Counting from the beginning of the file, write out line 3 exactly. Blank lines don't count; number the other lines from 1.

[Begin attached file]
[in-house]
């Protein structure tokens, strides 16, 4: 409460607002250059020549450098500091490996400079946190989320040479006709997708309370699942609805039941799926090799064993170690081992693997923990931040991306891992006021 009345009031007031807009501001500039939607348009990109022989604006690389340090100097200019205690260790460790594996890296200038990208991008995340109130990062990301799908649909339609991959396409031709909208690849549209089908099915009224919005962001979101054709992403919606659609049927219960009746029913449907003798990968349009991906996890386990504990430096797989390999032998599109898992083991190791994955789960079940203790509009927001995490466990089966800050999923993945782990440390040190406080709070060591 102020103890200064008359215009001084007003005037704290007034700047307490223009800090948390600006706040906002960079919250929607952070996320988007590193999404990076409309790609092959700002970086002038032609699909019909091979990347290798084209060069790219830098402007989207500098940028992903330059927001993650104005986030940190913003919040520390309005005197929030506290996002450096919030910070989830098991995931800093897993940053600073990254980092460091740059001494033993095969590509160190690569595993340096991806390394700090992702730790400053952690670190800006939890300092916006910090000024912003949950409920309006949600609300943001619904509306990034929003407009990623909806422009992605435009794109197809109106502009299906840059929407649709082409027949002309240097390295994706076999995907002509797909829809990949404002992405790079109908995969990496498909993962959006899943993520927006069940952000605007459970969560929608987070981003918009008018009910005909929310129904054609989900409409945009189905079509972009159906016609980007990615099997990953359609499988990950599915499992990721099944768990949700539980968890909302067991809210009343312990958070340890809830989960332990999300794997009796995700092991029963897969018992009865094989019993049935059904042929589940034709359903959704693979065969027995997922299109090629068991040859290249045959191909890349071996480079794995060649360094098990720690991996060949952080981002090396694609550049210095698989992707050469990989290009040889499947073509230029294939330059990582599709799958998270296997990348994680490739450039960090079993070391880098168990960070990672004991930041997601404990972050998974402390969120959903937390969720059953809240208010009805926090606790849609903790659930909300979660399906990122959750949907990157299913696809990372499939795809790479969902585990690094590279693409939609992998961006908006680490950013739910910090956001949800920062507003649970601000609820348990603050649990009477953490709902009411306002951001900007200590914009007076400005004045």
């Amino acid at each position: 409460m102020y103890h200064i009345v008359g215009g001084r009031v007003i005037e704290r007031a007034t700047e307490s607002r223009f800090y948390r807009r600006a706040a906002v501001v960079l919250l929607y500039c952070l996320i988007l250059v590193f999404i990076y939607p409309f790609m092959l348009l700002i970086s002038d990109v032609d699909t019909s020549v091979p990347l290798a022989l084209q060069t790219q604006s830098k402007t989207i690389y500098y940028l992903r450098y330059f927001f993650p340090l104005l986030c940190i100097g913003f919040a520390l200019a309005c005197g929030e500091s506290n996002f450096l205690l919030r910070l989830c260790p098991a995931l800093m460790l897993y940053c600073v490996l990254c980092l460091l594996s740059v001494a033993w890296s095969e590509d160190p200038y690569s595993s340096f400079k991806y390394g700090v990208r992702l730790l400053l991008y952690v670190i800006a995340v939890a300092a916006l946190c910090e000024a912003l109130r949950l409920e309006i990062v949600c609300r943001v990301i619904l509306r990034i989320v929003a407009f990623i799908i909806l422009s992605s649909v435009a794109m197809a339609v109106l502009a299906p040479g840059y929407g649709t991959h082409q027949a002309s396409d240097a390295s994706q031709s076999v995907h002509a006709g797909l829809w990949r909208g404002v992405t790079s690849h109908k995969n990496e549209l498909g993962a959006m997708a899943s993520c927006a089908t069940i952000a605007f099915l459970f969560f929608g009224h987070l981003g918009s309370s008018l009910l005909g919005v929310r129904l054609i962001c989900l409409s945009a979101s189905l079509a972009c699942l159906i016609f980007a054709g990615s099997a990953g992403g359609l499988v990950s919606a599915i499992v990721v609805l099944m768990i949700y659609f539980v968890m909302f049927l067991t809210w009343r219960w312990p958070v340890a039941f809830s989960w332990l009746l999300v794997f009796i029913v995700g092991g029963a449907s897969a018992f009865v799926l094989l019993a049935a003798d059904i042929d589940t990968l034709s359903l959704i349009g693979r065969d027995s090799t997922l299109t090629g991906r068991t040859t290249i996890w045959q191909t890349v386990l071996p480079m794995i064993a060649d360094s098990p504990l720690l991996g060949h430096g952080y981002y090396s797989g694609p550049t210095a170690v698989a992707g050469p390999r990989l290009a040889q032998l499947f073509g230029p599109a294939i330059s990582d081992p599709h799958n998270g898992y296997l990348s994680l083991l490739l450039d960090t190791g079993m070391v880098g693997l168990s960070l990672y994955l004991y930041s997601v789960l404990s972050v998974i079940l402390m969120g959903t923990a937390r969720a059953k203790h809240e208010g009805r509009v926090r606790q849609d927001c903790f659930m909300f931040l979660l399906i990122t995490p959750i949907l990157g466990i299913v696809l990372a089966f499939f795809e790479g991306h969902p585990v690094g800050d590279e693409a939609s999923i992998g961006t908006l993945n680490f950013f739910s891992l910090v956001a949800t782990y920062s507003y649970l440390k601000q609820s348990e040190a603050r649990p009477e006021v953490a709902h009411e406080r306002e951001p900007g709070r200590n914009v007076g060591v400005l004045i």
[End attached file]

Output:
């Amino acid at each position: 409460m102020y103890h200064i009345v008359g215009g001084r009031v007003i005037e704290r007031a007034t700047e307490s607002r223009f800090y948390r807009r600006a706040a906002v501001v960079l919250l929607y500039c952070l996320i988007l250059v590193f999404i990076y939607p409309f790609m092959l348009l700002i970086s002038d990109v032609d699909t019909s020549v091979p990347l290798a022989l084209q060069t790219q604006s830098k402007t989207i690389y500098y940028l992903r450098y330059f927001f993650p340090l104005l986030c940190i100097g913003f919040a520390l200019a309005c005197g929030e500091s506290n996002f450096l205690l919030r910070l989830c260790p098991a995931l800093m460790l897993y940053c600073v490996l990254c980092l460091l594996s740059v001494a033993w890296s095969e590509d160190p200038y690569s595993s340096f400079k991806y390394g700090v990208r992702l730790l400053l991008y952690v670190i800006a995340v939890a300092a916006l946190c910090e000024a912003l109130r949950l409920e309006i990062v949600c609300r943001v990301i619904l509306r990034i989320v929003a407009f990623i799908i909806l422009s992605s649909v435009a794109m197809a339609v109106l502009a299906p040479g840059y929407g649709t991959h082409q027949a002309s396409d240097a390295s994706q031709s076999v995907h002509a006709g797909l829809w990949r909208g404002v992405t790079s690849h109908k995969n990496e549209l498909g993962a959006m997708a899943s993520c927006a089908t069940i952000a605007f099915l459970f969560f929608g009224h987070l981003g918009s309370s008018l009910l005909g919005v929310r129904l054609i962001c989900l409409s945009a979101s189905l079509a972009c699942l159906i016609f980007a054709g990615s099997a990953g992403g359609l499988v990950s919606a599915i499992v990721v609805l099944m768990i949700y659609f539980v968890m909302f049927l067991t809210w009343r219960w312990p958070v340890a039941f809830s989960w332990l009746l999300v794997f009796i029913v995700g092991g029963a449907s897969a018992f009865v799926l094989l019993a049935a003798d059904i042929d589940t990968l034709s359903l959704i349009g693979r065969d027995s090799t997922l299109t090629g991906r068991t040859t290249i996890w045959q191909t890349v386990l071996p480079m794995i064993a060649d360094s098990p504990l720690l991996g060949h430096g952080y981002y090396s797989g694609p550049t210095a170690v698989a992707g050469p390999r990989l290009a040889q032998l499947f073509g230029p599109a294939i330059s990582d081992p599709h799958n998270g898992y296997l990348s994680l083991l490739l450039d960090t190791g079993m070391v880098g693997l168990s960070l990672y994955l004991y930041s997601v789960l404990s972050v998974i079940l402390m969120g959903t923990a937390r969720a059953k203790h809240e208010g009805r509009v926090r606790q849609d927001c903790f659930m909300f931040l979660l399906i990122t995490p959750i949907l990157g466990i299913v696809l990372a089966f499939f795809e790479g991306h969902p585990v690094g800050d590279e693409a939609s999923i992998g961006t908006l993945n680490f950013f739910s891992l910090v956001a949800t782990y920062s507003y649970l440390k601000q609820s348990e040190a603050r649990p009477e006021v953490a709902h009411e406080r306002e951001p900007g709070r200590n914009v007076g060591v400005l004045i």